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Introduction to Skin Cancer

Melanoma is a form of skin cancer that occurs in the melanocytes, which are cells in the outer layer of the skin (the epidermis). Melanocytes produce the skin coloring or pigment known as melanin, which gives skin its tan or brown color and helps protect the deeper layers of the skin from the harmful effects of the sun. Melanoma develops when melanocytes undergo malignant transformation, become abnormal, grow uncontrollably and aggressively invade surrounding tissues. Melanoma may affect only the skin, or it may spread through the blood or lymph system to other organs and bones.

Melanoma is the most serious form of skin cancer. Melanoma may be cured if caught and treated early, but, if left untreated, the majority of melanomas eventually spread to other parts of the body. Early detection and surgery to remove the melanoma are successful in curing most cases of melanoma; however, it is rarely curable in its later stages.

In the United States, melanoma accounts for approximately 4% of all newly diagnosed cancers annually. The American Cancer Society estimates that in 2004, approximately 55,100 new melanomas will be diagnosed and about 7,910 deaths due to melanoma will occur in the United States.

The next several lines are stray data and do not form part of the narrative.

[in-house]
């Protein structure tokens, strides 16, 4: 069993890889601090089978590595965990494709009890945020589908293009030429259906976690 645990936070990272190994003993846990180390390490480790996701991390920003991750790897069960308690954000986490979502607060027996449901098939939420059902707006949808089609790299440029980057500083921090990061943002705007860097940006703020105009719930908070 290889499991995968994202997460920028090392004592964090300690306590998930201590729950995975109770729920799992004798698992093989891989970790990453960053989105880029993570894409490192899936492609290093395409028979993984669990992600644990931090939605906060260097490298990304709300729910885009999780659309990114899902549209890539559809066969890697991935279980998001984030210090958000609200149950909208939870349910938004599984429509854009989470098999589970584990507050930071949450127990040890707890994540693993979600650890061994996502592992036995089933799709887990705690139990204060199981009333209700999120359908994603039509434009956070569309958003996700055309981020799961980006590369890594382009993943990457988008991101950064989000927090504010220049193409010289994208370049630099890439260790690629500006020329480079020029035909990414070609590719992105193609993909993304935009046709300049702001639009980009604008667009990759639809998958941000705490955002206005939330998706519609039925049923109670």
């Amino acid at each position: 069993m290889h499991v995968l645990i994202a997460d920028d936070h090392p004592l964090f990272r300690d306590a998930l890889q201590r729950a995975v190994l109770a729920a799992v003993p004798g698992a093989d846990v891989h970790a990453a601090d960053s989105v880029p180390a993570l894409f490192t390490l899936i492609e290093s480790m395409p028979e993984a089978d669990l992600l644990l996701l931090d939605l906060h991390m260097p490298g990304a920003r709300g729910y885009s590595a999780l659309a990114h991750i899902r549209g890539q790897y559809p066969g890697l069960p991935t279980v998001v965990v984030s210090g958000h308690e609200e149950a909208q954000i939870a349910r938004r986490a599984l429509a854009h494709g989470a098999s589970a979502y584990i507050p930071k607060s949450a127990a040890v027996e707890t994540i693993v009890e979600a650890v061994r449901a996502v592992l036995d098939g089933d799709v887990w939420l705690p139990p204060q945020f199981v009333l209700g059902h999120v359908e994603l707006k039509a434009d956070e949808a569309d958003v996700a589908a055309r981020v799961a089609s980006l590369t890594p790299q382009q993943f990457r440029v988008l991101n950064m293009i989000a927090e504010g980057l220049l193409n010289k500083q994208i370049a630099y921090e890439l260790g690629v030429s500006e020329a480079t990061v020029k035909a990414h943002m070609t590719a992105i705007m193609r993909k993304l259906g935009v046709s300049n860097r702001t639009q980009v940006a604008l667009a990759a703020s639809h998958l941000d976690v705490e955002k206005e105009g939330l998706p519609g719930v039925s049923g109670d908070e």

Internationally, the incidence of melanoma varies greatly, with the highest incidence occurring in Australia, the United States, Norway, Switzerland, Sweden, Denmark and Israel, and the lowest incidence in Japan, the Philippines, China and India.

Melanoma commonly afflicts the young and middle aged; however, people of all ages are at risk. It is the most common cancer in young adults aged 20-30 and is the leading cause of cancer death for women aged 25-30. Melanoma is significantly more prevalent among white populations than in blacks and Asians; the incidence of melanoma in blacks is approximately 1/20 than that of whites.

There has been a dramatic increase in melanoma incidence over the last century. The lifetime risk of developing melanoma in 1935 was only 1 per 1500 Americans, and the lifetime risk for melanoma in 2004 was 1 in 71 Americans. The lifetime risk is estimated to rise to 1 in 50 Americans by 2010. Fortunately, due to prevention and early detection practices, melanoma mortality rates have not increased as sharply and have remained stable or decreased since the 1990s.